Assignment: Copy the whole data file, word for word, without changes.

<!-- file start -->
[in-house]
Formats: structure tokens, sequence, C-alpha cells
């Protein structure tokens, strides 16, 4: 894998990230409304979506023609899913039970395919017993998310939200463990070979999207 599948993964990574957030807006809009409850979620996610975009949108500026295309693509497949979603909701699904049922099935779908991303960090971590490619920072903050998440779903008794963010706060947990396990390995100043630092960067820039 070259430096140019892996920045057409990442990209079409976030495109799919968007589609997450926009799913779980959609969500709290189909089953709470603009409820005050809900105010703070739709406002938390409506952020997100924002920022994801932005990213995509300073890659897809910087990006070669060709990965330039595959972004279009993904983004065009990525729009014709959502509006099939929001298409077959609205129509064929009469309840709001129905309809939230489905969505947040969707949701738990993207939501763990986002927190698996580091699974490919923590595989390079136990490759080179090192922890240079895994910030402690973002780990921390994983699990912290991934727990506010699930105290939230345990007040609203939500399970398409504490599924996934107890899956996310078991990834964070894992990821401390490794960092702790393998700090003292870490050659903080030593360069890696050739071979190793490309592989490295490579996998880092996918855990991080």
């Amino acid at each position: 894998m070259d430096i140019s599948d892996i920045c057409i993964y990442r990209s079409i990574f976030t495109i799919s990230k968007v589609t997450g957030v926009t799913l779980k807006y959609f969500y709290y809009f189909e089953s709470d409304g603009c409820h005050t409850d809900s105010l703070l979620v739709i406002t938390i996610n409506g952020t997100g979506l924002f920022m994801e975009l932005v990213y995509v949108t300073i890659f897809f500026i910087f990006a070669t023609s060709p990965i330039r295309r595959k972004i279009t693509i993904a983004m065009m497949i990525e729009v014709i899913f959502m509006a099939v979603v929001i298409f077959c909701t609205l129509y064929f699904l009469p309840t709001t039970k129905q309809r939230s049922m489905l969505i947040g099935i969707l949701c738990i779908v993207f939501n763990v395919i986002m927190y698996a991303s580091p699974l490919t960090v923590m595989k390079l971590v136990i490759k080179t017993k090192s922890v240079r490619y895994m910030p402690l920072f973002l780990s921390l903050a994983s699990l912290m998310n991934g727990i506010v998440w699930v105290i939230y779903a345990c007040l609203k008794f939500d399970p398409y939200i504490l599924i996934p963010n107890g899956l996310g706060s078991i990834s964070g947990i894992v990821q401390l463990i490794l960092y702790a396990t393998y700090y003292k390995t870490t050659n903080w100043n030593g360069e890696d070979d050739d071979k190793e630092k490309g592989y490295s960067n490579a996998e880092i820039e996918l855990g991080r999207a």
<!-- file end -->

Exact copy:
[in-house]
Formats: structure tokens, sequence, C-alpha cells
């Protein structure tokens, strides 16, 4: 894998990230409304979506023609899913039970395919017993998310939200463990070979999207 599948993964990574957030807006809009409850979620996610975009949108500026295309693509497949979603909701699904049922099935779908991303960090971590490619920072903050998440779903008794963010706060947990396990390995100043630092960067820039 070259430096140019892996920045057409990442990209079409976030495109799919968007589609997450926009799913779980959609969500709290189909089953709470603009409820005050809900105010703070739709406002938390409506952020997100924002920022994801932005990213995509300073890659897809910087990006070669060709990965330039595959972004279009993904983004065009990525729009014709959502509006099939929001298409077959609205129509064929009469309840709001129905309809939230489905969505947040969707949701738990993207939501763990986002927190698996580091699974490919923590595989390079136990490759080179090192922890240079895994910030402690973002780990921390994983699990912290991934727990506010699930105290939230345990007040609203939500399970398409504490599924996934107890899956996310078991990834964070894992990821401390490794960092702790393998700090003292870490050659903080030593360069890696050739071979190793490309592989490295490579996998880092996918855990991080």
């Amino acid at each position: 894998m070259d430096i140019s599948d892996i920045c057409i993964y990442r990209s079409i990574f976030t495109i799919s990230k968007v589609t997450g957030v926009t799913l779980k807006y959609f969500y709290y809009f189909e089953s709470d409304g603009c409820h005050t409850d809900s105010l703070l979620v739709i406002t938390i996610n409506g952020t997100g979506l924002f920022m994801e975009l932005v990213y995509v949108t300073i890659f897809f500026i910087f990006a070669t023609s060709p990965i330039r295309r595959k972004i279009t693509i993904a983004m065009m497949i990525e729009v014709i899913f959502m509006a099939v979603v929001i298409f077959c909701t609205l129509y064929f699904l009469p309840t709001t039970k129905q309809r939230s049922m489905l969505i947040g099935i969707l949701c738990i779908v993207f939501n763990v395919i986002m927190y698996a991303s580091p699974l490919t960090v923590m595989k390079l971590v136990i490759k080179t017993k090192s922890v240079r490619y895994m910030p402690l920072f973002l780990s921390l903050a994983s699990l912290m998310n991934g727990i506010v998440w699930v105290i939230y779903a345990c007040l609203k008794f939500d399970p398409y939200i504490l599924i996934p963010n107890g899956l996310g706060s078991i990834s964070g947990i894992v990821q401390l463990i490794l960092y702790a396990t393998y700090y003292k390995t870490t050659n903080w100043n030593g360069e890696d070979d050739d071979k190793e630092k490309g592989y490295s960067n490579a996998e880092i820039e996918l855990g991080r999207a």